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JOHN HENRY PARKER:
B. FELLOWES, LUDGATE STREET, LONDON:
THE great difficulty of the subject of Scripture Prophecy may be shortly stated. We find throughout the New Testament references made to various passages in the Old Testament, which are alleged as prophetic of Christ, or of some particulars of the Christian dispensation. Now if we turn to the context lerende of these passages, and so endeavour to discover their meaning, according to the only sound principles of interpretation, it will often appear that they do not relate to the Messiah or to Christian times, but are either the expression of religious affections generally, such as submission, hope, love, &c. or else refer to some particular circumstances in the life and condition of the writer, or of the Jewish nation, and do not at all show that any thing more remote, or any events of a more universal and spiritual character, were designed to be prophesied.
For instance, in the account of our Lord's temptation, he is represented as allowing the application of Psalm xci. 11, 12. to himself, as a prophecy of God's miraculous care of the Messiah. Whereas, on referring to the whole Psalm, it appears to be a devout expression of the Psalmist's sense of the happiness of those who serve and love God; a sense which is expressed very strongly after the oriental manner in descriptions at once figurative and hyperbolical, although when divested of this colouring their meaning is perfectly discernible.
Again, the fifty-third chapter of Isaiah is well known as the passage which Philip interpreted to the Ethiopian eunuch as a Christian prophecy, and which led to the eunuch's conversion. Yet, when taken along with the context, the passage, although undoubtedly difficult, seems to refer to events more closely connected with the return of the Jews from the Captivity, as that with its accompanying blessings appears to be the subject of the writer's prophecy.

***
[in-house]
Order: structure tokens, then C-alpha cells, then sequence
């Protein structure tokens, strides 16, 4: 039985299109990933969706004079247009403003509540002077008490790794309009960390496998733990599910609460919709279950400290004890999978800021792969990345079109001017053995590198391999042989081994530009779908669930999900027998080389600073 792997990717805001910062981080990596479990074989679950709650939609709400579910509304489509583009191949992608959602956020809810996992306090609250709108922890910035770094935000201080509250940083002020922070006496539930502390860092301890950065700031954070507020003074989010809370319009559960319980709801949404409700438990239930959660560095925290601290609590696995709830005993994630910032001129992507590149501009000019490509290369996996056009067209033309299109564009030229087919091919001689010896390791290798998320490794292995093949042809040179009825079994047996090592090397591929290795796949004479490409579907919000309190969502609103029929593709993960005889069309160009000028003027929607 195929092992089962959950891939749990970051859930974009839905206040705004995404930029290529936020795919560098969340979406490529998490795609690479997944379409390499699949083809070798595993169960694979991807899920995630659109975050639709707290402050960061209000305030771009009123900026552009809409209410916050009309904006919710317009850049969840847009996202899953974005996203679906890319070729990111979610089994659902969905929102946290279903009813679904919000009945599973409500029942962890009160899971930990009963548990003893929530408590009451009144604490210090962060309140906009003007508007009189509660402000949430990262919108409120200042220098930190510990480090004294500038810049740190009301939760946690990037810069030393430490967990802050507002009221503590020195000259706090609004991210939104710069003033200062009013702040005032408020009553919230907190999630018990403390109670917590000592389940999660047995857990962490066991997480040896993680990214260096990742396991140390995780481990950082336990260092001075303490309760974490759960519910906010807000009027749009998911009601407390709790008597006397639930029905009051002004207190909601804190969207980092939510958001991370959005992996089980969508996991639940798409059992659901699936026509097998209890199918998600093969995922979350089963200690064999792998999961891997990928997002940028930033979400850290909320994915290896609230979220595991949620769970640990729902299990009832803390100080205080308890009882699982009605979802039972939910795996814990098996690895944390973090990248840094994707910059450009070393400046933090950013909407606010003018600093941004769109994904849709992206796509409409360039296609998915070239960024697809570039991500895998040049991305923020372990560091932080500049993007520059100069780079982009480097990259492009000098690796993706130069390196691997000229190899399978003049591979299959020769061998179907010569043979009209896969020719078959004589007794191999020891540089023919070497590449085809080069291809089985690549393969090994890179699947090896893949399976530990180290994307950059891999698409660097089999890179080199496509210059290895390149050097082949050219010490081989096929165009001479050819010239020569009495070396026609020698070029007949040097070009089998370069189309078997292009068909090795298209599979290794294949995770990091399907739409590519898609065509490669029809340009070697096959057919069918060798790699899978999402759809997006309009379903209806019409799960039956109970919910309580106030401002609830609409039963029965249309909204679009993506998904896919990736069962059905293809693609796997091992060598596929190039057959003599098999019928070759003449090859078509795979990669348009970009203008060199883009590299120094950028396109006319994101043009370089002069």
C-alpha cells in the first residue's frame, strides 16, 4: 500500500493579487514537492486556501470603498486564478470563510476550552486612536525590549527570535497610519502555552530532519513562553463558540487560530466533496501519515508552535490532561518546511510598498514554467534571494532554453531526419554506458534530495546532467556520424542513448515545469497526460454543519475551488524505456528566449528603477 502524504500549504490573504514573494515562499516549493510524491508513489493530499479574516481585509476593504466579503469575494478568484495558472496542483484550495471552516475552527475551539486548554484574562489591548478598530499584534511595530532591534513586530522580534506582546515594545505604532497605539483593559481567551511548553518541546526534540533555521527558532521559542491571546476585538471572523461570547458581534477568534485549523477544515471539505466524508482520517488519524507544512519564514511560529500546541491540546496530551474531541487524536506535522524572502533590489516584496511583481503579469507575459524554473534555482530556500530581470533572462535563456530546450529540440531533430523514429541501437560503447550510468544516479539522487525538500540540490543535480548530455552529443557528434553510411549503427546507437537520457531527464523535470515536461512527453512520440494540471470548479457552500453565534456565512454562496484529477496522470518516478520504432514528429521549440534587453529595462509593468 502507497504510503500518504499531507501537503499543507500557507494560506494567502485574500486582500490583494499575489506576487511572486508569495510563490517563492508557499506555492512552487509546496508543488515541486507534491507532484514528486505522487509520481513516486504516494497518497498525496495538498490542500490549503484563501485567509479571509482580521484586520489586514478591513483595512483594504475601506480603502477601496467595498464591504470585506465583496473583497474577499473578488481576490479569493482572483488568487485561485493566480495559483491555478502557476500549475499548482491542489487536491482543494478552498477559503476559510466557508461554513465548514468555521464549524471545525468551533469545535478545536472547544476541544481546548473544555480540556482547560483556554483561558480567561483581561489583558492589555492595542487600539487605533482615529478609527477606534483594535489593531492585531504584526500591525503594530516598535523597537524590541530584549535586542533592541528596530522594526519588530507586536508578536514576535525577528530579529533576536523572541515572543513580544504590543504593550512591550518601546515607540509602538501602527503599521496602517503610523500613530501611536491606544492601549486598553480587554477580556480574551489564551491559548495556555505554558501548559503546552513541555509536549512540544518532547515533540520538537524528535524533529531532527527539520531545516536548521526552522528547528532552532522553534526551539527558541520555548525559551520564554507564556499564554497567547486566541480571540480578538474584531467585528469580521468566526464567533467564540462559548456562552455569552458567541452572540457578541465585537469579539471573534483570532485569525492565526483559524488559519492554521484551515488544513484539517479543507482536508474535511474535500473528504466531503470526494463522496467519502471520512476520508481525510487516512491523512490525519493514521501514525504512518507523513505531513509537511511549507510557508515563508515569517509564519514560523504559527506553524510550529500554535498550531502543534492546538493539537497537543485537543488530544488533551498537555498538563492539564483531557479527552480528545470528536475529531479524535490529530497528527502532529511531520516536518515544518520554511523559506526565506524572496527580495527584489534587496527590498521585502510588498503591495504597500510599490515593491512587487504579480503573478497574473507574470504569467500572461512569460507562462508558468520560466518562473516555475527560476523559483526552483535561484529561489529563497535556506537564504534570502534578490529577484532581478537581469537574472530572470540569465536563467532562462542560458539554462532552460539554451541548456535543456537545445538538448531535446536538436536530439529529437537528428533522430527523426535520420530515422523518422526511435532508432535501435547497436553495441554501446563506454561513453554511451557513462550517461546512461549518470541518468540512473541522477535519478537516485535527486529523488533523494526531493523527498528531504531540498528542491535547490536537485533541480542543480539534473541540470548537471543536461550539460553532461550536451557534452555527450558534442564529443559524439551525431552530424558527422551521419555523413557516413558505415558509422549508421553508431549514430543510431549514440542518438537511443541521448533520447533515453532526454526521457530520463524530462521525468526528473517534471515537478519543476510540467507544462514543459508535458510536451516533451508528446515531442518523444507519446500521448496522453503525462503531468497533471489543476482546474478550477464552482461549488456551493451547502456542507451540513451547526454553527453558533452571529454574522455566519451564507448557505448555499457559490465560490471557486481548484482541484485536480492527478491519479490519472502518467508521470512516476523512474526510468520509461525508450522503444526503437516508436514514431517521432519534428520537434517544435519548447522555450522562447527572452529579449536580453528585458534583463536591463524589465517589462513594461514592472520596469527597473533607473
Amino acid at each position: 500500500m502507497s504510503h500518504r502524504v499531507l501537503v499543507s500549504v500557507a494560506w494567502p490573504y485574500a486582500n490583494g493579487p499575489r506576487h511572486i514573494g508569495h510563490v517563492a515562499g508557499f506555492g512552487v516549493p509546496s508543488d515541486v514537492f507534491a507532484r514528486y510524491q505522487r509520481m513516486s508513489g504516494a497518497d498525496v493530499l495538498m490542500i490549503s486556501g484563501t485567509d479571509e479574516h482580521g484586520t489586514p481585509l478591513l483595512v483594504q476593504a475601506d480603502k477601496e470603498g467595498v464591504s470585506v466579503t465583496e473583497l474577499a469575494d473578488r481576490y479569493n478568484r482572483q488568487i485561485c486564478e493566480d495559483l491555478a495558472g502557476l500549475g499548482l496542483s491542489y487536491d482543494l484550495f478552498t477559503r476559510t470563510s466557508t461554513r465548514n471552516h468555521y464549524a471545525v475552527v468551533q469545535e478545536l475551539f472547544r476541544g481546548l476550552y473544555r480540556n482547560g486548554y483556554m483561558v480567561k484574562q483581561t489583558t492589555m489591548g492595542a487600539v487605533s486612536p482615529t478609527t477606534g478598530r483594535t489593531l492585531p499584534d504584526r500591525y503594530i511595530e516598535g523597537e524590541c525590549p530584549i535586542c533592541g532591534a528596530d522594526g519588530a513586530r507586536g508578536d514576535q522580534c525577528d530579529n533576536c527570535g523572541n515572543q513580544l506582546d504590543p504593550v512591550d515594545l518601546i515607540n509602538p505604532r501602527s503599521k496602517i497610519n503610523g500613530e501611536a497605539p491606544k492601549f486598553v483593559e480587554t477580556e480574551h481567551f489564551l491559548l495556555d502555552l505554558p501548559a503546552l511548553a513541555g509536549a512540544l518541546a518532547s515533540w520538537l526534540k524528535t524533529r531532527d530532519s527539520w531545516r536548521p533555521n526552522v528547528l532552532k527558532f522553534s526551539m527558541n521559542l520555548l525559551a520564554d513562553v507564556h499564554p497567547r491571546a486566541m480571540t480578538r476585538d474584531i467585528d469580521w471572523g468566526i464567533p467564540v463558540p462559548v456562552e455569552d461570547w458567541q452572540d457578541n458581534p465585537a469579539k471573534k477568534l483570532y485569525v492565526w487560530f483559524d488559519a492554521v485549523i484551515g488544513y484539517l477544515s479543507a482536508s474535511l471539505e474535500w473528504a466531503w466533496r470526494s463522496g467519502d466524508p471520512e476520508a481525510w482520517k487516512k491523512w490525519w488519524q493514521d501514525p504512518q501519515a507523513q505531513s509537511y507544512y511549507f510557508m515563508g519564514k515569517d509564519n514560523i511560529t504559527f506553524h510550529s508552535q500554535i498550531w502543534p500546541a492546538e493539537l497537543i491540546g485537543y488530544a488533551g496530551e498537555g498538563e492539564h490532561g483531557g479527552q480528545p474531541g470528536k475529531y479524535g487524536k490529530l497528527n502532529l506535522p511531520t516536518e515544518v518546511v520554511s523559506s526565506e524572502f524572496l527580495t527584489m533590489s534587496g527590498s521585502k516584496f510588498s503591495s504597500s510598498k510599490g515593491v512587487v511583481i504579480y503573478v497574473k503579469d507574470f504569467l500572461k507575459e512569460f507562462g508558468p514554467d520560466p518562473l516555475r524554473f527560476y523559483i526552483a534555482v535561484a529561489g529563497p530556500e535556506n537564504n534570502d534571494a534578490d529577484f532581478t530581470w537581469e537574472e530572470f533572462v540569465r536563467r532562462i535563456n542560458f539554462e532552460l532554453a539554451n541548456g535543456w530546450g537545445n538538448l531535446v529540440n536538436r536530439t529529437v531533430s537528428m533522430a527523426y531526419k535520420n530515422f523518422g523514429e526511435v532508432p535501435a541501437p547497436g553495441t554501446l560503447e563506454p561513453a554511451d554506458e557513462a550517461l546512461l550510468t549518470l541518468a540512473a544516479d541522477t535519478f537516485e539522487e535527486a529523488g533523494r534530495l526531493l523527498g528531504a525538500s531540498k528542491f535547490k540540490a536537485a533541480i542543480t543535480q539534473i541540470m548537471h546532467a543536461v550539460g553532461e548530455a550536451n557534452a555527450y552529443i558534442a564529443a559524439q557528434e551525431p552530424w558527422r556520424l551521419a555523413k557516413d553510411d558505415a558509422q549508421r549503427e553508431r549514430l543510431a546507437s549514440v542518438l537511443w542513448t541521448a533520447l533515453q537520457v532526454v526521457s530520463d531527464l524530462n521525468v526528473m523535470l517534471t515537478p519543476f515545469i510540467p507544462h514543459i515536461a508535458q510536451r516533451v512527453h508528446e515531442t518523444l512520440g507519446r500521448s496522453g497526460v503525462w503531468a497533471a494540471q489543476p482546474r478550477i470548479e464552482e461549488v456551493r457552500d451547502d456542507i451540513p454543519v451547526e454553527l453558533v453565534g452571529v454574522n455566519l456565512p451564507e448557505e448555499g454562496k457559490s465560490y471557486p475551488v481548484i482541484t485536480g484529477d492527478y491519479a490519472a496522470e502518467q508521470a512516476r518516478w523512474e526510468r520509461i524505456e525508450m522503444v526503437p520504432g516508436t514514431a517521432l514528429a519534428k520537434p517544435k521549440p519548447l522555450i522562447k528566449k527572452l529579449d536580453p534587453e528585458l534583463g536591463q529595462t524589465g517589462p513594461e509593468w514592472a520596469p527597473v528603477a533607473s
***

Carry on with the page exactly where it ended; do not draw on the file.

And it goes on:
Now, first, if we take these and many other similar passages to be Christian prophecies, solely on the authority of the writers of the
New Testament; it is manifest not only that we cannot urge them to those who deny that authority, but that our own use and application of the prophecies must be limited to those citations which we find already applied for us in the New Testament. For unless we understand the principle on which they are applied, we can understand no more of the Old Testament than is explained in the Christian Scriptures, and if we attempt at random to explain other passages in the same way, that way appearing to be at variance with the ordinary rules of interpretation, and having been accepted by us in certain particular cases solely on the authority of those who have adopted it, a door will be instantly opened to the wildest fanaticism, and no man will have any right to reproach the comments of the Jewish Rabbies with any peculiar degree of extravagance.
Prophet. Je. 46.
Or secondly, if we at once cut the knot, and [2. say that these passages have not really the meaning which the writers of the New Testament attach to them, that they are either referred to as affording some remarkable coincidence with the circumstances of the Christian times, or when quoted as expressly